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Whistleblowers often suffer from severe psychological problems

Published: 19th February 2018 Last updated: 01st May 2019

PRESS RELEASE 19 February 2018 - Whistleblowers play a very important and indispensable role in society. However the effects of blowing the whistle on whistleblowers are dramatic, according to a new empirical study of Tilburg University. About 80% report very negative effects on work and wages, and almost 50% very negative effects on family life. About 45% suffer from clinical levels of mental health problems such as anxiety and/or depressive symptoms.

These are the main outcomes of a study among 27 Dutch whistleblowers, i.e. people who blew the whistle about a case of misconduct, and eventually reported the misconduct outside the organization (such as an inspection agency or media) because their complaints had no effects (besides for instance retaliations). To gain insight in the relative prevalence of mental health problems among whistleblowers, we compared them with matched controls, people with work disabilities, cancer patients, people without physical diseases, and a representative sample of the Dutch population. Whistleblowers were invited via the Expert Group Whistleblowers in the Netherlands and the (formerly) Advice Point Whistleblowers. 

Mental health problems

The prevalence of mental health problems among whistleblowers is about six times higher than among matched controls. The prevalence is comparable with the prevalence of mental health problems two to three weeks post-disaster among Dutch residents affected by a major disaster. In addition, about half of the whistleblowers used mental health services in the past 12 months. Results furthermore showed that recent whistleblowers did not differ in symptom levels from those who blew the whistle many years ago. This suggests that many whistleblowers suffer from chronic mental health problems.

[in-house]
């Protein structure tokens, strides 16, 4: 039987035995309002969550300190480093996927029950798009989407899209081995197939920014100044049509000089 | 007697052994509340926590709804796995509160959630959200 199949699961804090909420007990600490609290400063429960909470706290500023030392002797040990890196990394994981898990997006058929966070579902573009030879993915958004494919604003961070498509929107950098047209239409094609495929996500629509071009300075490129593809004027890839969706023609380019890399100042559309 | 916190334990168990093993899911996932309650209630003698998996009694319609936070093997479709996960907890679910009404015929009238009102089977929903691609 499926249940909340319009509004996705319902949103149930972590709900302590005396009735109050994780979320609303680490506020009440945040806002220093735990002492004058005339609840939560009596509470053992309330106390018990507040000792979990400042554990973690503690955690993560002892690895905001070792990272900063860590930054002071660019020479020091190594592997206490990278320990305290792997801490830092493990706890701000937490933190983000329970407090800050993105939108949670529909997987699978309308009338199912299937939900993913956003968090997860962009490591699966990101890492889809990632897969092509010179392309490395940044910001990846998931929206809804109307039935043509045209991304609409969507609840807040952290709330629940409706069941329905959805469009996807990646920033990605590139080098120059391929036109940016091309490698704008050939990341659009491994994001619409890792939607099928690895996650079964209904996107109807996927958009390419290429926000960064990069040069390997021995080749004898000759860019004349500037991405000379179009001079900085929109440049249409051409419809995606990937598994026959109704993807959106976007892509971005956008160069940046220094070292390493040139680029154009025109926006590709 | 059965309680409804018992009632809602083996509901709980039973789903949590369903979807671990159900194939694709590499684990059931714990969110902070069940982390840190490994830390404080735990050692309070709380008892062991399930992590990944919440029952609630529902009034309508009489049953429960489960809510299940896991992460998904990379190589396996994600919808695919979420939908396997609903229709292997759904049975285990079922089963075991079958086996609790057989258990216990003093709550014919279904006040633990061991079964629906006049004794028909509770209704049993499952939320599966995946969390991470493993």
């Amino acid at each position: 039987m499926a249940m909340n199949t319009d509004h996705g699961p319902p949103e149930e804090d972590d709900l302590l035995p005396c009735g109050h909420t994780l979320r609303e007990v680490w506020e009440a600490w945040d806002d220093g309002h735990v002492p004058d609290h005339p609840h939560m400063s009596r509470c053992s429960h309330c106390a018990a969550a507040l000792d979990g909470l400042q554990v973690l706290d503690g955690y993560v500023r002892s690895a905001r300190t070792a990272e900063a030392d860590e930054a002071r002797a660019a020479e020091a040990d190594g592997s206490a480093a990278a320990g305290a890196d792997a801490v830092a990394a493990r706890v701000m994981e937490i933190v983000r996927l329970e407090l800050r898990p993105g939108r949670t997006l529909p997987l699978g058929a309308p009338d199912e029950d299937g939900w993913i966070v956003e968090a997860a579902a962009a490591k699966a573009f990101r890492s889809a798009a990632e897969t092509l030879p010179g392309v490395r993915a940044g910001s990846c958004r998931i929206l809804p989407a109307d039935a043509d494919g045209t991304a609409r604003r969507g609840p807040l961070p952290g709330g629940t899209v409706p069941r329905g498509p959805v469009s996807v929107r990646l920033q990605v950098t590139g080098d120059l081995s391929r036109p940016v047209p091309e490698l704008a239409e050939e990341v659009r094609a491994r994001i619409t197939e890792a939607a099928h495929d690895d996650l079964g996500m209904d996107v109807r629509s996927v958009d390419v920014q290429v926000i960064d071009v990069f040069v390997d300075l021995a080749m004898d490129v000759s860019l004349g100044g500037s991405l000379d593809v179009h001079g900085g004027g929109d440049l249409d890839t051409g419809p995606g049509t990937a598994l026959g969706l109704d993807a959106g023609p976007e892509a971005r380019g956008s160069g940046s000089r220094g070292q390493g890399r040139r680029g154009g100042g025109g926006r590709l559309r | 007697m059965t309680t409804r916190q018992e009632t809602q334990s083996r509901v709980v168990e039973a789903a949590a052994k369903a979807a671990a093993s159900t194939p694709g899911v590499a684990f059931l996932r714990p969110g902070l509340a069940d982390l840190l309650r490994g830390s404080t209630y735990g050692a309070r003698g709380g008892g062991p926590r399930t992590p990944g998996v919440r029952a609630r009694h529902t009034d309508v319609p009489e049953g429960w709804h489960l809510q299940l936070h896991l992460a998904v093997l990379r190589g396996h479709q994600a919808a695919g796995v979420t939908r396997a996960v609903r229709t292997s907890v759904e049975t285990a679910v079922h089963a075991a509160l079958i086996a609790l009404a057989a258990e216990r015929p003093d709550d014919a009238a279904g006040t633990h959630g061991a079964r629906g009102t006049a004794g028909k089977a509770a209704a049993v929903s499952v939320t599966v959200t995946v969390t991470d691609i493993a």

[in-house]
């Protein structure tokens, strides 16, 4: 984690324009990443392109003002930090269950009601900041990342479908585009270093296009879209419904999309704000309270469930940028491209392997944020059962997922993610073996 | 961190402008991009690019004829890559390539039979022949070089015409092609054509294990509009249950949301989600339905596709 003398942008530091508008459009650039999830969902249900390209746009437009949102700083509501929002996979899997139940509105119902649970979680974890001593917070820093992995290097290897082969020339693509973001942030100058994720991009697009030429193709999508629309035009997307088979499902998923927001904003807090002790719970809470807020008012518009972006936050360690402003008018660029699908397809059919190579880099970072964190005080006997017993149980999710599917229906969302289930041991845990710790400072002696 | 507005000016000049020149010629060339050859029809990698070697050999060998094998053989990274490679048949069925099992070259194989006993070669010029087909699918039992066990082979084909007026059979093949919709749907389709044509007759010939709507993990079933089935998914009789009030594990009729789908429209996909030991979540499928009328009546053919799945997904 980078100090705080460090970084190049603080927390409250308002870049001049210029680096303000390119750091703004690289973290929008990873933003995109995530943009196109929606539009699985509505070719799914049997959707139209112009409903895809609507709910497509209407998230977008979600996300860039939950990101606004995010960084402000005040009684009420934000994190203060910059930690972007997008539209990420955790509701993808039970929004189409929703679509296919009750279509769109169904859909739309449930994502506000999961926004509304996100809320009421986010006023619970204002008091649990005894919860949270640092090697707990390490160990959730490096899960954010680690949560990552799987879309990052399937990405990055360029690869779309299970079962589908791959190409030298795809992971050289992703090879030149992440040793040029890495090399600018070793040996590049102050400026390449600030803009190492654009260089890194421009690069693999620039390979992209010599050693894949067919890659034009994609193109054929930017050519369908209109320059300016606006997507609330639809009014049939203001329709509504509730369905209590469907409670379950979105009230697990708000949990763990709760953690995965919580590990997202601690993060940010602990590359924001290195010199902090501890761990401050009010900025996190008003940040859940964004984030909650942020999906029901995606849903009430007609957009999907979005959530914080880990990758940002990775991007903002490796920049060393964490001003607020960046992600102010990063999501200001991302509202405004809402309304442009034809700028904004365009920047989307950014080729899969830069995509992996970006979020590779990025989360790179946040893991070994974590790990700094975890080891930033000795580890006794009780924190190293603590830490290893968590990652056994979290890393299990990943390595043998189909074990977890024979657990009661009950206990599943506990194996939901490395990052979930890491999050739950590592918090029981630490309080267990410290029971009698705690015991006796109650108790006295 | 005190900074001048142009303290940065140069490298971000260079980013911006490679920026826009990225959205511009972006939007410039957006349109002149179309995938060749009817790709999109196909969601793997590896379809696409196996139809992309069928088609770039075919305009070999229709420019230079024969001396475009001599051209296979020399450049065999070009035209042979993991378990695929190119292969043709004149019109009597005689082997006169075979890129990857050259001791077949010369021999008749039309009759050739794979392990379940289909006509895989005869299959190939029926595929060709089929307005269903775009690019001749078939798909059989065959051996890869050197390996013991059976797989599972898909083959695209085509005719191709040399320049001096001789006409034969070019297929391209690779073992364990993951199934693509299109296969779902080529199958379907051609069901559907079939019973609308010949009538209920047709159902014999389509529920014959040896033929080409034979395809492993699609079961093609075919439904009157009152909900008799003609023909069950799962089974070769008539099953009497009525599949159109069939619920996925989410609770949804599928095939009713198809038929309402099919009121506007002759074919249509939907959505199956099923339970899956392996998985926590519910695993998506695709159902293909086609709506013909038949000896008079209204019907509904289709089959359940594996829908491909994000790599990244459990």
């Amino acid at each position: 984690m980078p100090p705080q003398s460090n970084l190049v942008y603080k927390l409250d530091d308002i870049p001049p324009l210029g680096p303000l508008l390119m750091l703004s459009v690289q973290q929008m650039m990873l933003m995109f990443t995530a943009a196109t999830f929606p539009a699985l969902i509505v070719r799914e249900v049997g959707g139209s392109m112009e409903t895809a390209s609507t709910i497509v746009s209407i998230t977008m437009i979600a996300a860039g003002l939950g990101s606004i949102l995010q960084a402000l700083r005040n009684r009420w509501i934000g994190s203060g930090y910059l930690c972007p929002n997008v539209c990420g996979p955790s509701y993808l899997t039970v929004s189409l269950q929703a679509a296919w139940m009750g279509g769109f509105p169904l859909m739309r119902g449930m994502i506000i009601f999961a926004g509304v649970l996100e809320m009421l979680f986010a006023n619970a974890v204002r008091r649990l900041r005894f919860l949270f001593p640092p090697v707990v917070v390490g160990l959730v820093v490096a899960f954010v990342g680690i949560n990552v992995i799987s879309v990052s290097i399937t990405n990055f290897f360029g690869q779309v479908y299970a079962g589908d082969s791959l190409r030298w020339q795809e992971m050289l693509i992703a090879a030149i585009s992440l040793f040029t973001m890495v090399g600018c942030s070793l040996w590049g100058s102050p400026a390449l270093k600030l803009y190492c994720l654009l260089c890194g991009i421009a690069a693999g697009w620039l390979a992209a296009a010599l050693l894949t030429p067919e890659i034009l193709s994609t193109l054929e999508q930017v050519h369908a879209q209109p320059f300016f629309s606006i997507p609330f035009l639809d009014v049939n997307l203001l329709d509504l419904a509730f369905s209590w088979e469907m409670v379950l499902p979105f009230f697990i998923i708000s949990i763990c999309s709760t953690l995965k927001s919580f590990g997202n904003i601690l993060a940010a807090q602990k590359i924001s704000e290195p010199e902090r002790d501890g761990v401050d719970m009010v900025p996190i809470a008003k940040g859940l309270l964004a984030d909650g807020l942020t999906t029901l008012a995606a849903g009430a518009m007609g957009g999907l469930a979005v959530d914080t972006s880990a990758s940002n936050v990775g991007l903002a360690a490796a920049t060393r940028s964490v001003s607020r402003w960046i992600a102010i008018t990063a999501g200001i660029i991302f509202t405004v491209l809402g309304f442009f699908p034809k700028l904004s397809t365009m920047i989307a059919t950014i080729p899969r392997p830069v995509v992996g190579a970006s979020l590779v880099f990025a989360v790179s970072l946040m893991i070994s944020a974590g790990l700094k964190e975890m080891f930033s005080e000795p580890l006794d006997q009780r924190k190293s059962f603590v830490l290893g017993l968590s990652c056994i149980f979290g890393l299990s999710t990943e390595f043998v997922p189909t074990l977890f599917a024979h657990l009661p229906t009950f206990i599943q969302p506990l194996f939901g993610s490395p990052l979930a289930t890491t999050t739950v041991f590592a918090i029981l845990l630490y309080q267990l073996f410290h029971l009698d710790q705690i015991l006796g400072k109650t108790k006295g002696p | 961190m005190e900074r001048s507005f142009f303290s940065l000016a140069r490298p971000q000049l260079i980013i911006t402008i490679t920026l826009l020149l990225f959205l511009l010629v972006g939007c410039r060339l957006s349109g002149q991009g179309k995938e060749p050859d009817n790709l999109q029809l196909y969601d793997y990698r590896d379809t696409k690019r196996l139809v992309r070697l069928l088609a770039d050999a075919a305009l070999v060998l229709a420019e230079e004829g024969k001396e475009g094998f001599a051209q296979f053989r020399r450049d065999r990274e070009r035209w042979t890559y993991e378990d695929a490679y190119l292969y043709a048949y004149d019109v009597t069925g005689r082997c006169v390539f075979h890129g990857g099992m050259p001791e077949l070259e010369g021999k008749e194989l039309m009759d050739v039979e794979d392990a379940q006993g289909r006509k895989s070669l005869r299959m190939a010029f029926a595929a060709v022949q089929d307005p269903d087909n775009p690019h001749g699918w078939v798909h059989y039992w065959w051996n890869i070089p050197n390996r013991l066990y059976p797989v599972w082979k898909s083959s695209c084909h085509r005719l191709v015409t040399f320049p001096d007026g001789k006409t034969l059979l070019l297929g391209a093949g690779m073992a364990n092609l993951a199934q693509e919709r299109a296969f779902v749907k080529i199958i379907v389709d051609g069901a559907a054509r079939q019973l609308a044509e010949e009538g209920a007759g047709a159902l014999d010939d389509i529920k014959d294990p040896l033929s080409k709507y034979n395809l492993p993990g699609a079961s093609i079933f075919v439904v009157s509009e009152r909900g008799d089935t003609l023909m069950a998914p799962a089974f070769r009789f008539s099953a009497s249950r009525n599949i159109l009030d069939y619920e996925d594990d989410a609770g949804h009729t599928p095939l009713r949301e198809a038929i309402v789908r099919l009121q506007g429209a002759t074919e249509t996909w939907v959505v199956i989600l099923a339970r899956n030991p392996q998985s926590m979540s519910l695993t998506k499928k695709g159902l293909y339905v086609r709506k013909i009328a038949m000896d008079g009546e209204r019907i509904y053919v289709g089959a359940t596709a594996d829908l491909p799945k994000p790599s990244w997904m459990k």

Professional support

The results indicate the importance of adequate and professional support for whistleblowers. It should be prevented that whistleblowers “pay the price” for revealing misconduct, while society benefits from their actions. 

This is the first (international) comparative study among whistleblowers on mental health problems using validated questionnaires. Results are in line with previous research showing that many whistleblowers suffer from the negative effects of blowing the whistle.


The research has just been published in Psychological Reports (open access): Velden, P.G. van der, Pecoraro, M., Houwerzijl, M.S. & Meulen, E. van der (2018). Mental Health Problems Among Whistleblowers: A Comparative Study. Psychological Reports.

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